A diabetes pill has anti-ageing effects and extends the life of male mice, research suggests.
Scientists believe the drug, metformin, may mimic the effects of extreme calorie restriction.
This regime, which is based on eating a very low calorie diet, is thought to promote healthy ageing.
The human implications of the study are unclear, the researchers report in the journal, Nature Communications.
Rafael de Cabo, of the National Institute on Ageing in Baltimore, Maryland, US, said calorie restriction in laboratory animals had been shown to increase their lifespan.
His team is searching for interventions – such as a drug – that can mimic these effects.
Metformin is one of the most widely prescribed treatments for type-2 diabetes, which occurs mainly in people above the age of 40. It is also used to treat metabolic syndrome, a combination of diabetes, high blood pressure and obesity.
Previous work has shown that metformin can extend the lifespan of simple organisms such as worms, but studies in flies and mammals have given conflicting evidence.
The scientists gave one of two different doses of metformin to middle-aged male mice and found that lower doses increased lifespan by about 5%, and also delayed the onset of age-associated diseases. But they said the higher dose of metformin was toxic and reduced the lifespan of mice.
Further studies were needed to determine if metformin has any effect on human health and lifespan, said Dr de Cabo.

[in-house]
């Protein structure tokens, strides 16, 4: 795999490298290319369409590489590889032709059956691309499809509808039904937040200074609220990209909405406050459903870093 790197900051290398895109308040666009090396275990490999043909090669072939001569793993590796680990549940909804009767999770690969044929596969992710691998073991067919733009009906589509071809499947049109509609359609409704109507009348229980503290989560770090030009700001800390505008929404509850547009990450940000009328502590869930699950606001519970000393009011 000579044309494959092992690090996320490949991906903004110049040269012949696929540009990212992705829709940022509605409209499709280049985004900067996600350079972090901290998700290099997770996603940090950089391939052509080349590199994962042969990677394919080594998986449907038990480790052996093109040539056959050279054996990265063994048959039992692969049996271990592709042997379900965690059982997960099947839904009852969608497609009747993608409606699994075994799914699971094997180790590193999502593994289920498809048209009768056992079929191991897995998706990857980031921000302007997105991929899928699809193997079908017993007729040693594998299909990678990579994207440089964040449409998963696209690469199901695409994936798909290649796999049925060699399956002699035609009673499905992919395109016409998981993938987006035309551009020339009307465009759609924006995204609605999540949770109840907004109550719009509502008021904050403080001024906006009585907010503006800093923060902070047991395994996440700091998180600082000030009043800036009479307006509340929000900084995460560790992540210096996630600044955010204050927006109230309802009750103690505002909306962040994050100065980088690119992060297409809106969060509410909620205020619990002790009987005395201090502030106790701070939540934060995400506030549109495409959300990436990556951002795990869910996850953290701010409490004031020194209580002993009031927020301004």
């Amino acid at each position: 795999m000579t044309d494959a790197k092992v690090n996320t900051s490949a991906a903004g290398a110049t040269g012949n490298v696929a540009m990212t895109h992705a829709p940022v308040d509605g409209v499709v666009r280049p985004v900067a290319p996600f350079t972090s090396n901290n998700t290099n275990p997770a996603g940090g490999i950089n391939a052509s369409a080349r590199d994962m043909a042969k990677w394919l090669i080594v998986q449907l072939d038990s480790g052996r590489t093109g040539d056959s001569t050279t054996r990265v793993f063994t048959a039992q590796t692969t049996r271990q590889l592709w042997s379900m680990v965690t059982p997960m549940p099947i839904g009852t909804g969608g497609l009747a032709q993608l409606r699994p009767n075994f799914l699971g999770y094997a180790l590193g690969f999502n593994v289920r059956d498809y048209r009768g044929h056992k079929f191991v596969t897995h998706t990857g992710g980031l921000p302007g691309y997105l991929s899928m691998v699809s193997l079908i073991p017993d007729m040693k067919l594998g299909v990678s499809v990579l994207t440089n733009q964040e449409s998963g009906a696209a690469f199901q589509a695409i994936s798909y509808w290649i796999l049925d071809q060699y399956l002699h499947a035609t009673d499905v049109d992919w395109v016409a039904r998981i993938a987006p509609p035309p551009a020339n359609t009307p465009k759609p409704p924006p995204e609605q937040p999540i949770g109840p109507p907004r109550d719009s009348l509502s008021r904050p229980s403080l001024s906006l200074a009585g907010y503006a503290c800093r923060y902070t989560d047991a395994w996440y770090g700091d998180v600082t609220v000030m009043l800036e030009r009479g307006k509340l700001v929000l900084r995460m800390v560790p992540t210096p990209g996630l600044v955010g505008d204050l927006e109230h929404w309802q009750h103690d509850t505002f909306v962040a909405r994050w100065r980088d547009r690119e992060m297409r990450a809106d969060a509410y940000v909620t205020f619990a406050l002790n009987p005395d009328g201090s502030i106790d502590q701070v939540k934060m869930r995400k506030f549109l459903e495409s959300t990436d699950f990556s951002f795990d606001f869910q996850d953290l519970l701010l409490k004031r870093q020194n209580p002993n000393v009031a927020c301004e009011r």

“These are very promising results that need to be translated to humans via clinical studies,” he said.
He said the best current advice was to eat a good diet and exercise.
“Right now the best that we can say is probably what your grandmother told you,” he told BBC News.
“Eat a good diet and exercise are the only two things that we know for sure that they work very well in humans.”
‘Note of caution’
Prof Tom Kirkwood, associate dean for ageing at Newcastle University, said it is unclear what the study might mean for human health.
“Metformin is a well-established drug that acts on metabolism and has long been used against type-2 diabetes,” he said.
“We’ve known for a long time that modulating metabolism in mice can extend survival and postpone age-related conditions, and there are sound reasons why this should be the case is a small, short-lived animal.
“What we don’t know however is whether similar effects on lifespan might be produced in humans.
“This is something that we cannot simply take for granted and the study’s authors do well to sound a note of caution.”